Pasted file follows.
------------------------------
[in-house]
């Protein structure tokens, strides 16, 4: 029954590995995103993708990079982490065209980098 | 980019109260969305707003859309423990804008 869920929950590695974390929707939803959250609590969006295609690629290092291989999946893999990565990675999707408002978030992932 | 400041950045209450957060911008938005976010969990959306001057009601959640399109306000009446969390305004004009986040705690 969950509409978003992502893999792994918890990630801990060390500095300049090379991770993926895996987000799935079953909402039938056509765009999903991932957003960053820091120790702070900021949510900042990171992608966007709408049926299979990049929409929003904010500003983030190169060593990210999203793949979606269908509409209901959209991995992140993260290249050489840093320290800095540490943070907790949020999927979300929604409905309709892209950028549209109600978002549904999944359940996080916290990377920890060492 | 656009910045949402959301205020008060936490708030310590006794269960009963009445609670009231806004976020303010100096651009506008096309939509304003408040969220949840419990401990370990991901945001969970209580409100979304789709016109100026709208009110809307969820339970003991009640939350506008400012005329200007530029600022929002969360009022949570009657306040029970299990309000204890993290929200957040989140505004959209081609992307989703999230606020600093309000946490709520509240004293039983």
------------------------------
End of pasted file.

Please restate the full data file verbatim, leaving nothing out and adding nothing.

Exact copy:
[in-house]
């Protein structure tokens, strides 16, 4: 029954590995995103993708990079982490065209980098 | 980019109260969305707003859309423990804008 869920929950590695974390929707939803959250609590969006295609690629290092291989999946893999990565990675999707408002978030992932 | 400041950045209450957060911008938005976010969990959306001057009601959640399109306000009446969390305004004009986040705690 969950509409978003992502893999792994918890990630801990060390500095300049090379991770993926895996987000799935079953909402039938056509765009999903991932957003960053820091120790702070900021949510900042990171992608966007709408049926299979990049929409929003904010500003983030190169060593990210999203793949979606269908509409209901959209991995992140993260290249050489840093320290800095540490943070907790949020999927979300929604409905309709892209950028549209109600978002549904999944359940996080916290990377920890060492 | 656009910045949402959301205020008060936490708030310590006794269960009963009445609670009231806004976020303010100096651009506008096309939509304003408040969220949840419990401990370990991901945001969970209580409100979304789709016109100026709208009110809307969820339970003991009640939350506008400012005329200007530029600022929002969360009022949570009657306040029970299990309000204890993290929200957040989140505004959209081609992307989703999230606020600093309000946490709520509240004293039983």